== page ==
Problem-solving in everyday life is closely related to one’s higher-order Thinking skills. What’s clearly wrong with discourses these days on issues of importance is the irrational examination of ideas, arguments, beliefs, and conclusions. And very often, even adults find it hard to stay focused on the problem at hand and extract the answers to ‘how, what, why, and now what’ without going off on multiple tangents with arguments inconsequential to the question. And what’s visibly missing in formal education is an impetus for students to ask themselves ‘how’ they solved a problem and ‘why’ they did what they did.
Prompting students to ask themselves ‘why’ can go a long way in building self-awareness and improving their understanding of the world as they grow older. Taking what is learnt in school at face value without considering the larger context and with no overview of their own thought process is evidently antithetical to this. It is often assumed that school-going students are too young to be taught elementary principles of reasoning and questions that test these skills are confined to extra-curricular competitive exams that are meant for the brighter lot among students. But studies show that with some push, these principles can be entrenched in their thinking process.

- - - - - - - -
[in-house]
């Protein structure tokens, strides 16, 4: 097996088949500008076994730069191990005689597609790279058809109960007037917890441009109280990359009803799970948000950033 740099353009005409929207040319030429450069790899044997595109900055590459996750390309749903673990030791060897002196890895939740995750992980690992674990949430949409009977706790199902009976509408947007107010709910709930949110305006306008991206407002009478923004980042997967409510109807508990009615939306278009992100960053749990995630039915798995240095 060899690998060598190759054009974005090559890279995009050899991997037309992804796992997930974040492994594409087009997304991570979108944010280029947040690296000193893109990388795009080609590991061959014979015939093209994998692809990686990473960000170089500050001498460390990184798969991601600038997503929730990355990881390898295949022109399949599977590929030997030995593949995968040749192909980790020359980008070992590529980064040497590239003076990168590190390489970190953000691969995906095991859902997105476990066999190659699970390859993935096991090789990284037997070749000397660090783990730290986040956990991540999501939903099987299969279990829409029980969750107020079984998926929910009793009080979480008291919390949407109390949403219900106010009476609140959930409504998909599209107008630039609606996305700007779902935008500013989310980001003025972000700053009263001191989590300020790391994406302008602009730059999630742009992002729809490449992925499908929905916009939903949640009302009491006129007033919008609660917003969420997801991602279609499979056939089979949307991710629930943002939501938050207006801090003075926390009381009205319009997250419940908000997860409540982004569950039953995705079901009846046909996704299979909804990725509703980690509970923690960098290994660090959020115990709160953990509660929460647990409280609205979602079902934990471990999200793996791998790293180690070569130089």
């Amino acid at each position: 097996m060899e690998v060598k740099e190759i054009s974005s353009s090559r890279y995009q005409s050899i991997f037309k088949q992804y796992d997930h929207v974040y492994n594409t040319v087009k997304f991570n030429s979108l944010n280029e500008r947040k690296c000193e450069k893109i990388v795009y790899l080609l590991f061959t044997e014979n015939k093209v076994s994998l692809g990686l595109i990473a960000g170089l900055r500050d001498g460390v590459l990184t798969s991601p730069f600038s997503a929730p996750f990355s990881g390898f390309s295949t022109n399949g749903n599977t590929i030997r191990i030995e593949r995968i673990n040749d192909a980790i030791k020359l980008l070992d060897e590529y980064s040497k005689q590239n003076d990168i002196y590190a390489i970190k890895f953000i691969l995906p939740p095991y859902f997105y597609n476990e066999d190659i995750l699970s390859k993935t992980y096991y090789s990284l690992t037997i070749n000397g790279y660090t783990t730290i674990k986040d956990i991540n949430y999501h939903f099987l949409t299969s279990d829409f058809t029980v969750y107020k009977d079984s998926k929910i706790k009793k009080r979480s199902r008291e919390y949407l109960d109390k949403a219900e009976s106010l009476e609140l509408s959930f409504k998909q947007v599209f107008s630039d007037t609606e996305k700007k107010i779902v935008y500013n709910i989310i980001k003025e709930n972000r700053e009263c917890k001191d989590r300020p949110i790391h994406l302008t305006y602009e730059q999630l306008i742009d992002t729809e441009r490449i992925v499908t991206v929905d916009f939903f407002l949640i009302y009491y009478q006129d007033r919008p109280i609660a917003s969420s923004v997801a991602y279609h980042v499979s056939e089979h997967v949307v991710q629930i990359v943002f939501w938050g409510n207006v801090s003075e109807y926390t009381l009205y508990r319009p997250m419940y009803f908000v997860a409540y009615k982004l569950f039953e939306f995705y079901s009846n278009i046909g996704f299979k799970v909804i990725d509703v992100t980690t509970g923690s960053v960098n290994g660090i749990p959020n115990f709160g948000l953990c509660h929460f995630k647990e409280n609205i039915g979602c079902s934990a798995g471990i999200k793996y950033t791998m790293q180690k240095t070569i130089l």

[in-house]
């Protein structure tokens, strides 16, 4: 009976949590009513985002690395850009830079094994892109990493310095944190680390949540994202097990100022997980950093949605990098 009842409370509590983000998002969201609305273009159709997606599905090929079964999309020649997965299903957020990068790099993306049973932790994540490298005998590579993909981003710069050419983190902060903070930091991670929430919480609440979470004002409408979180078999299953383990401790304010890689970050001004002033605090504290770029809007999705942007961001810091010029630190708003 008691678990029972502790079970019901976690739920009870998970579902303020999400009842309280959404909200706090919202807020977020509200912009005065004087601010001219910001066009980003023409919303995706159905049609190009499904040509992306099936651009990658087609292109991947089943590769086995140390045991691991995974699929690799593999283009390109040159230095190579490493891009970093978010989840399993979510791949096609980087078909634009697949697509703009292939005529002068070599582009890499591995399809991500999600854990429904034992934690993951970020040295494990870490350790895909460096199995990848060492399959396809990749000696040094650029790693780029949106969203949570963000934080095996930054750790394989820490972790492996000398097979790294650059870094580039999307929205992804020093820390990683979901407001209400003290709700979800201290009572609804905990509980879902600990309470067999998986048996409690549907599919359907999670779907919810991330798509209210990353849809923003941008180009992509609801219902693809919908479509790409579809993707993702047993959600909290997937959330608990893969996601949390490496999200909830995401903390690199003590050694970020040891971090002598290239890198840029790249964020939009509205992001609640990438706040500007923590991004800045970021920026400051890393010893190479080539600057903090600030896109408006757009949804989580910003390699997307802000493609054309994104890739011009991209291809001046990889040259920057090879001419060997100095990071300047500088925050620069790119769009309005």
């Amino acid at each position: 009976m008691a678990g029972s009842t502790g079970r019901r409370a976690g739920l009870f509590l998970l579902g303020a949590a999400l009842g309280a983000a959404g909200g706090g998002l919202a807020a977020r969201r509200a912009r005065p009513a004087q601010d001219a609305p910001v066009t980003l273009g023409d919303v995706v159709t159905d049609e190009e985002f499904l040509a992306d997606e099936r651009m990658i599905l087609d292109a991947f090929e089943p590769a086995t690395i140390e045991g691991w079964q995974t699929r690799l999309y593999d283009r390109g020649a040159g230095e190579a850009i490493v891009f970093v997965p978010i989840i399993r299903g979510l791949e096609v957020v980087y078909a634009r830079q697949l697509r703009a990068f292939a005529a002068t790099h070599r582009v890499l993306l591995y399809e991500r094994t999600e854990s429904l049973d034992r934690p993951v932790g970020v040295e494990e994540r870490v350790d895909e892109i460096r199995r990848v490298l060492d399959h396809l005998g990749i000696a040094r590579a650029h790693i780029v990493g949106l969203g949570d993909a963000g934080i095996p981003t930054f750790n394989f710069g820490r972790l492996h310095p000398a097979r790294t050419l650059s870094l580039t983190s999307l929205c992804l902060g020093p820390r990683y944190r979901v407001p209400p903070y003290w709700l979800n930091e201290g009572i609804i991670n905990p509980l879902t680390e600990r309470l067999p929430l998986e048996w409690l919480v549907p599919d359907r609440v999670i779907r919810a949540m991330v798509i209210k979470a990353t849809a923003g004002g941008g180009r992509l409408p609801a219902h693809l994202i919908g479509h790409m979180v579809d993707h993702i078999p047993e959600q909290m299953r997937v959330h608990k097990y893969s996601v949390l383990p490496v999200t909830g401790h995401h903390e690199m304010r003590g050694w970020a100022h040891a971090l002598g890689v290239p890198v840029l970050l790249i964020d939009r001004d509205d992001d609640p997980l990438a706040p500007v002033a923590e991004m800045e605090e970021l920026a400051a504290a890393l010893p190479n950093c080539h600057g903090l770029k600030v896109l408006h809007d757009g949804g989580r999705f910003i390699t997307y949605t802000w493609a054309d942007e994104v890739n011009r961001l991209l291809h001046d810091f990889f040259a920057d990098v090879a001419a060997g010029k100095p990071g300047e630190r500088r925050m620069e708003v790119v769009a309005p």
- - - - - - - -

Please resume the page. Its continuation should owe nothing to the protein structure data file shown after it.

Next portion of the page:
If a student asks why he or she has to do something, insisting on replying with ‘Just do it’ kills his enthusiasm and curiosity and can plunge him towards merely trailing what is told to him. Giving them the right reasons without thrusting our perspectives on them has implications that can go as far as changing the culture of dogmatic thinking. Encouraging them to find reason in issues around them will also add value to the process.
Encouraging students to write journals will prompt them to explain their own actions. In retrospect, their day will have more to offer them than what they thought it did. Analysing common analogies, delving into the rationale behind popular phrases such as ‘There is no such thing as a stupid question’, classifying information relevant to a particular argument, identifying the key question in a problem, detecting loopholes in literary work, finding conclusions from a given set of assumptions, are all critical exercises that can foster an attitude of structuring, analysing, interpreting, and solving the issue at hand for life. What one essentially needs is a questioning mind and from what I last heard, children are inherently driven by curiosity.
By Anu Krishnan – Educational Specialist